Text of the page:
Global Tax Alert | 27 August 2013

Australian Federal Court grants summary judgment against taxpayer in LILO financing structure based on GAAR

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In a case that should be of key interest to parties involved in cross-border asset leasing, Australia’s Federal Court has granted the Commissioner’s application for summary judgment against a taxpayer in Deputy Commissioner of Taxation v Songa Offshore Pte Ltd [2013] FCA 839 for a debt of over A$38.5m (including interest and late payment charges). This is notwithstanding that the taxpayer’s objection against the relevant amended assessment has yet to be dealt with by the Commissioner. The substantive matter related to an amended assessment issued to the taxpayer for the year ended 31 December 2009 in relation to a lease in, lease out (LILO) financing structure of “mobile offshore drilling units in Australia” via a foreign intermediary resident in a jurisdiction that has a tax treaty with Australia. The Commissioner has contended that Australia’s general anti-avoidance rules, Part IVA, should apply to the LILO structure, as if it had effect to eliminate otherwise taxable royalty payments, being payments related to the use of the equipment.

The case highlights what appears to be a concerted exercise of the Australian Taxation Office (ATO) to review the tax effectiveness of LILO structures into Australia. These actions are equally important under the revised Part IVA provisions applicable to transactions entered into from 16 November 2012.

The ATO has previously released Taxation Ruling TR 2007/11 which provides the ATO’s view on the taxation implications associated with various types of inbound LILO structures involving countries with which Australia does and does not have tax treaty. Subject to the specific factors of the LILO arrangement, this ruling confirms that the use of an intermediary resident in a favorable tax treaty jurisdiction as opposed to directly leasing into Australia from a non-favorable treaty or non-tax treaty country can result in an advantageous tax outcome (e.g., no requirement to pay withholding tax on the lease payments made to a nonresident entity under the LILO arrangement).

Under Part IVA of the ITAA 1936, however, a taxpayer cannot enter into a scheme which results in a tax benefit where the sole or dominant purpose of entering into the scheme was to obtain that tax benefit.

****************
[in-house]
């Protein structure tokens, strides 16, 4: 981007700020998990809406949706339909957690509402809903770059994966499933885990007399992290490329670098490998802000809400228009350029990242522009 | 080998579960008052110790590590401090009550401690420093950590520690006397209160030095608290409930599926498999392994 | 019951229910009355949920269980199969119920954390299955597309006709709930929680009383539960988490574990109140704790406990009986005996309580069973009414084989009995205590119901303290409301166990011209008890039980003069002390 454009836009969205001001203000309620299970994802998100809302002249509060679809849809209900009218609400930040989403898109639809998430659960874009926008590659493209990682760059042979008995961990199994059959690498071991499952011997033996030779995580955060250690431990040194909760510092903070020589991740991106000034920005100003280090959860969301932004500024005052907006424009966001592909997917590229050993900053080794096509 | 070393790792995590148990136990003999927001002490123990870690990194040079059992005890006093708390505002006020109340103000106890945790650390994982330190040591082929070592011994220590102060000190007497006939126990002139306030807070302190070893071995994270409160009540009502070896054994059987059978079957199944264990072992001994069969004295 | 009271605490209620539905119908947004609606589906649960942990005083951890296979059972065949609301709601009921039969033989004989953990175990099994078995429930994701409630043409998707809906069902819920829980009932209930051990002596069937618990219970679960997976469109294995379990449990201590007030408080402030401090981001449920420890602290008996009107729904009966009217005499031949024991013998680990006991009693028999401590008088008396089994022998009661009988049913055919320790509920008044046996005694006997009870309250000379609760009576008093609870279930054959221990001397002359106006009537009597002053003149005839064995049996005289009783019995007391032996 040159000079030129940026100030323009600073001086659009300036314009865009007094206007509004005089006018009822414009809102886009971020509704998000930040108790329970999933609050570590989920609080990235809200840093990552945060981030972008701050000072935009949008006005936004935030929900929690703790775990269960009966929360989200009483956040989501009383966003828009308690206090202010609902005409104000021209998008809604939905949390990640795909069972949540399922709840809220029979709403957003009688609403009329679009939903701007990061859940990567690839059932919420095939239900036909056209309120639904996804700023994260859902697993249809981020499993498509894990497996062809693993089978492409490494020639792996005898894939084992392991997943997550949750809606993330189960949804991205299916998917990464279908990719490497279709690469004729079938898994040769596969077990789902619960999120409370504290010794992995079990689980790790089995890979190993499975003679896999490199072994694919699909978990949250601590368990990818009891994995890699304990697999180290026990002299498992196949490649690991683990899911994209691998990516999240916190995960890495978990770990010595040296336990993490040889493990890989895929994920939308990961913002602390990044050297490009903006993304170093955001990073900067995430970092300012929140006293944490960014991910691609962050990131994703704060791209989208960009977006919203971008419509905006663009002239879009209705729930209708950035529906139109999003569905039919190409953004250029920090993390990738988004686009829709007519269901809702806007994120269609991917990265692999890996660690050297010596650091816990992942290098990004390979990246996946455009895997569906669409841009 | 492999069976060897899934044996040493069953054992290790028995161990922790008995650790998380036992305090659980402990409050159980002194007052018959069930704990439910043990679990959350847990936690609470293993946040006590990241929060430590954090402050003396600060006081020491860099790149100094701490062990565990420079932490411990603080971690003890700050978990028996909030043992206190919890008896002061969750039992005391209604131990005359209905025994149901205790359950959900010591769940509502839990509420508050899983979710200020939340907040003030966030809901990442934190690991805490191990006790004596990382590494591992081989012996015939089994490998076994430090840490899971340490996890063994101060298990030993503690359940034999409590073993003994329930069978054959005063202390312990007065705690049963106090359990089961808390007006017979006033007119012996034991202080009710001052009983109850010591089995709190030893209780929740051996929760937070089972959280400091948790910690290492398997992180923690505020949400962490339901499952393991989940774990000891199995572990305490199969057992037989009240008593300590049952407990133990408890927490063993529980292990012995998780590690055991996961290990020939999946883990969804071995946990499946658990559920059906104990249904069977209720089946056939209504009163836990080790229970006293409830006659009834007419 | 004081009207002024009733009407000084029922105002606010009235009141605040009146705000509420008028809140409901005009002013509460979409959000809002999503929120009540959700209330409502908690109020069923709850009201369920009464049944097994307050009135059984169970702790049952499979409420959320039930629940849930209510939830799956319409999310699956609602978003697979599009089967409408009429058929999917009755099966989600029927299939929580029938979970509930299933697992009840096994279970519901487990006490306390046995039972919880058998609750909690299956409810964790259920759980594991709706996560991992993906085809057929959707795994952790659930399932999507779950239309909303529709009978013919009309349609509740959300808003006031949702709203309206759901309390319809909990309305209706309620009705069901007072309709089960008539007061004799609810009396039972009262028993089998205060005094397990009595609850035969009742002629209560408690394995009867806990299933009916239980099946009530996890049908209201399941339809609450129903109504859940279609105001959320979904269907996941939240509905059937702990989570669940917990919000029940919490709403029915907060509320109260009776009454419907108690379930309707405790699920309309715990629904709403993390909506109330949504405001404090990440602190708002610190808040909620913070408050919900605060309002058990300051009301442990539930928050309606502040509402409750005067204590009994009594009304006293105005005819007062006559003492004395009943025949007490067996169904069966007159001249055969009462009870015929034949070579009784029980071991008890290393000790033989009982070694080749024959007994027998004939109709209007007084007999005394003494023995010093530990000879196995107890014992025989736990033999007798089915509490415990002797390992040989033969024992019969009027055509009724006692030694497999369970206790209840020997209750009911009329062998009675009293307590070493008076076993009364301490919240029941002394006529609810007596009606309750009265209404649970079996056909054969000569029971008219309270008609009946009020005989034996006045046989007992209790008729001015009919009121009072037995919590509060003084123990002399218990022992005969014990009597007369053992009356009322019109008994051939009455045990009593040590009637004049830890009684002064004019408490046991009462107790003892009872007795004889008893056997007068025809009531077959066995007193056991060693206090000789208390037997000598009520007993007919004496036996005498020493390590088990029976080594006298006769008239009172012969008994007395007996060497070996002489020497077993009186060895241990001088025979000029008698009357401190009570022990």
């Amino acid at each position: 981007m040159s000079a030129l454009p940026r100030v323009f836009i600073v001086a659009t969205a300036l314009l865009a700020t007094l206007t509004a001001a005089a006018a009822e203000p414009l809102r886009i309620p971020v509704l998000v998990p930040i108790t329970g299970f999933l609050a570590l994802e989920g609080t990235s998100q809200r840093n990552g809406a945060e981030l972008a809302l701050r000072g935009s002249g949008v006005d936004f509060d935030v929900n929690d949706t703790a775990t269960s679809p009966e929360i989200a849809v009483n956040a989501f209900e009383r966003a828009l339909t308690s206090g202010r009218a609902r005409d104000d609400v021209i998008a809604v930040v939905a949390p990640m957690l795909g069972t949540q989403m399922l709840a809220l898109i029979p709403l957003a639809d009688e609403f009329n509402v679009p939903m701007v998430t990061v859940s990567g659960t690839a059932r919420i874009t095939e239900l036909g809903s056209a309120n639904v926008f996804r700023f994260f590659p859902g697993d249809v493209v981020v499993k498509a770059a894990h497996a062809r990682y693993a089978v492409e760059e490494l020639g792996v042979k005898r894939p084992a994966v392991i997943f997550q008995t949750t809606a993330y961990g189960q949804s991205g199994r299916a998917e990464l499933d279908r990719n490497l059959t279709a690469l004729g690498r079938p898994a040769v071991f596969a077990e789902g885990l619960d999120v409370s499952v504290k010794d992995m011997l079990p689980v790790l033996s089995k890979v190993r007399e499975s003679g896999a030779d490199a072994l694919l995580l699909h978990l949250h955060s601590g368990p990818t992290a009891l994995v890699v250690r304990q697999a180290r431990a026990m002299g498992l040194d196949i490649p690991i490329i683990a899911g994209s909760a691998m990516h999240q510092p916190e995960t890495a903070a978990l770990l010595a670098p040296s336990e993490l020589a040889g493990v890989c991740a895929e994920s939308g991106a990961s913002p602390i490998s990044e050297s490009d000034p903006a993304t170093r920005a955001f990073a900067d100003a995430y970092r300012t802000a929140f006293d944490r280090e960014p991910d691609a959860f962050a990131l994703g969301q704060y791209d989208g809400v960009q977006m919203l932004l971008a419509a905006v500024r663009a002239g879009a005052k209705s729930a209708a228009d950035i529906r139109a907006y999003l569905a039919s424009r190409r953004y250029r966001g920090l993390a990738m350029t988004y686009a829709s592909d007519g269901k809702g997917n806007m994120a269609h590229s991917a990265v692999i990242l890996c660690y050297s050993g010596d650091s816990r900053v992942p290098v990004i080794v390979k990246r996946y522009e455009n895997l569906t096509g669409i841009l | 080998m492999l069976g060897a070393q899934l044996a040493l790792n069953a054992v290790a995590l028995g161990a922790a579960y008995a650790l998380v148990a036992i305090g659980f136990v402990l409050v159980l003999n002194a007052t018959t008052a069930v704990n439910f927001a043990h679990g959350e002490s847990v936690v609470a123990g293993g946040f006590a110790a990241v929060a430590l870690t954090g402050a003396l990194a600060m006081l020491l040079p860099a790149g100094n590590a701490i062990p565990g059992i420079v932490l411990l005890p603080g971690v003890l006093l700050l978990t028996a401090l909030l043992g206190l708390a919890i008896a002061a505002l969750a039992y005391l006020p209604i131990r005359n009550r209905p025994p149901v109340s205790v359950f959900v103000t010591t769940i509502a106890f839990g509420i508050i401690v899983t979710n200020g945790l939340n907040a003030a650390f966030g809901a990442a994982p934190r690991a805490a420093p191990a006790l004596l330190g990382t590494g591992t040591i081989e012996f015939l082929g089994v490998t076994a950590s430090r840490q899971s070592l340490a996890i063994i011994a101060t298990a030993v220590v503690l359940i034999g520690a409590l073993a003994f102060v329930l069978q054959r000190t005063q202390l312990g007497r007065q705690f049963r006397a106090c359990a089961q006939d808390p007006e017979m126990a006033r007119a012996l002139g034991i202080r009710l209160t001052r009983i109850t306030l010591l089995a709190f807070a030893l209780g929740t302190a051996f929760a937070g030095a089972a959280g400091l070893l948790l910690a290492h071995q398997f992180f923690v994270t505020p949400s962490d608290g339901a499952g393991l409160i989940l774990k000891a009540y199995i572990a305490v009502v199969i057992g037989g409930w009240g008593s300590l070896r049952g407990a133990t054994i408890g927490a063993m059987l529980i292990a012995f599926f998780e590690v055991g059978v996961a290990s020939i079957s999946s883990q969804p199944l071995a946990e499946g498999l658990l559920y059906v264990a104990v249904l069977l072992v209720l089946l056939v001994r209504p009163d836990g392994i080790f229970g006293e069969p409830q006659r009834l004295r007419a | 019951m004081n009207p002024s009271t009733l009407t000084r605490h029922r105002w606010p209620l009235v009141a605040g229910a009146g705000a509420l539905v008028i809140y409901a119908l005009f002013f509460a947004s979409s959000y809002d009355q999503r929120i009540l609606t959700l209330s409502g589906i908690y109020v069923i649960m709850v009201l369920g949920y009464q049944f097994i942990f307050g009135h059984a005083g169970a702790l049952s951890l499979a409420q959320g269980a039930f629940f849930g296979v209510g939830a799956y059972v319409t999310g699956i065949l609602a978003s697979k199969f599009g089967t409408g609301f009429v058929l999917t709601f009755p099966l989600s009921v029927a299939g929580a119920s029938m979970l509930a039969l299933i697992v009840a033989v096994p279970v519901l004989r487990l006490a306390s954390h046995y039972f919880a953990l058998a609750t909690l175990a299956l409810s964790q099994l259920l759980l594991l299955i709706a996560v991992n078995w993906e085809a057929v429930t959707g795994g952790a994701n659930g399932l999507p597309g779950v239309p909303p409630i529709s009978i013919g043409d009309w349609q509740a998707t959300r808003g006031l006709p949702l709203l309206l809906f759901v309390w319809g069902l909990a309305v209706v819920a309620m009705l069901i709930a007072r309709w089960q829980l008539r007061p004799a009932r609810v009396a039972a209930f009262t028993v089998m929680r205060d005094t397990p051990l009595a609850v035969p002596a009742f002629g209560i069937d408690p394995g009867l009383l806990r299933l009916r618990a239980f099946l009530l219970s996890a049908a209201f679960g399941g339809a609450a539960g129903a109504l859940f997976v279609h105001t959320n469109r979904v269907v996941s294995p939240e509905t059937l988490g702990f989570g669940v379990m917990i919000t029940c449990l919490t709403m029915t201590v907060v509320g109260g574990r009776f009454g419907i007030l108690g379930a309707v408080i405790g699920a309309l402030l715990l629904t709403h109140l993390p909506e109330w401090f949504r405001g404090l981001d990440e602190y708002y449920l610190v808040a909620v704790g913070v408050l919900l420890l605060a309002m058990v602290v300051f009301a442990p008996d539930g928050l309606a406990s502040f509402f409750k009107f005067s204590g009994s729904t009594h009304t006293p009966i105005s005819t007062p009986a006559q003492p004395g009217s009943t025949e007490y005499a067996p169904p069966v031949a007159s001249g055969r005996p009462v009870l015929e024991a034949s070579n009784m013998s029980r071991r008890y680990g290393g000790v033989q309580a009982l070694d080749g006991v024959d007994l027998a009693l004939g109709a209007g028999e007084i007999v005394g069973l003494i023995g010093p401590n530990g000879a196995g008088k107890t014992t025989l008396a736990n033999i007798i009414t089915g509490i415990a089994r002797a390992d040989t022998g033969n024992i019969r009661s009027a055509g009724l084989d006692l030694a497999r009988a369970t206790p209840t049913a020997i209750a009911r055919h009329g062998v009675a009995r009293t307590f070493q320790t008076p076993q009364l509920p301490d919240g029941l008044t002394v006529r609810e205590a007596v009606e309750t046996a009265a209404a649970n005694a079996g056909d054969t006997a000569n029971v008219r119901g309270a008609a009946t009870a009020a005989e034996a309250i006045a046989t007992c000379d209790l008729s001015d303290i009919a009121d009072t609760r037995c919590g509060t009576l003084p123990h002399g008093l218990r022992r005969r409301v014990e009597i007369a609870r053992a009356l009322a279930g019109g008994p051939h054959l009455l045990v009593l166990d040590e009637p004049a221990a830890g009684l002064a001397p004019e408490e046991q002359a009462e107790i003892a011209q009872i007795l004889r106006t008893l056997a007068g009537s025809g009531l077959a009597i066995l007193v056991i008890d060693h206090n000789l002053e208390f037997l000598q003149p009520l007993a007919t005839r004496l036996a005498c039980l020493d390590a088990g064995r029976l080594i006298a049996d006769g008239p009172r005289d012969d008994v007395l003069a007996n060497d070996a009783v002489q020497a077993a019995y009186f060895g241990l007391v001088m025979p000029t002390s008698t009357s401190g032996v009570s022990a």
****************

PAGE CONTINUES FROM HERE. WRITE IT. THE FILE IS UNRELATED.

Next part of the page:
Given the ATO’s willingness to challenge this particular case from a Part IVA perspective, taxpayers that have in place or are considering LILO structures to lease substantial equipment into Australia as well as taxpayers who make lease payments out of Australia (and potentially subject to a gross up clause for Australian taxes required to be withheld), review the details of the LILO structures with their local Australian tax advisors. Particular regard should be made to:

  • Whether the structure in place results in a favorable Australian tax outcome which would not be available under another commercially reasonable alternative (ignoring the Australian tax outcomes);
  • And if so, review the commercial rationale and in particular the economic and commercial substance of the use of a foreign intermediary for an inbound leasing structure into Australia.

Taxpayers with inbound leasing structures in place should expect detailed questions from the ATO that are likely to focus on the economic and commercial substance of the inbound leasing structures. Accordingly, taxpayers should clearly document their tax positions in regards to these inbound structures and be sufficiently prepared for future ATO reviews in this area.

Future Alerts will cover developments in relation to this case and the outcomes of the taxpayer’s objection in respect to the ATO’s amended assessment.

For additional information with respect to this Alert, please contact the following:

Ernst & Young (Australia), Sydney
  • Daryn Moore
    +61 2 9248 5538
    daryn.moore@au.ey.com
  • Howard Adams
    +61 2 9248 5601
    howard.adams@au.ey.com
Ernst & Young (Australia), Perth
  • Craig Robson
    +61 8 9429 2271
    craig.robson@au.ey.com
  • Martin Caplice
    +61 8 9429 2246
    martin.caplice@au.ey.com
  • Mathew Chamberlain
    +61 8 9429 2368
    mathew.chamberlain@au.ey.com
Young (Australia), Brisbane
  • Michael Chang
    +61 7 3011 3126
    michael.change@au.ey.com
Ernst & Young LLP, Australian Tax Desk, New York
  • Michael Anderson
    +1 212 773 5280
    michael.anderson@ey.com

EYG no. CM3761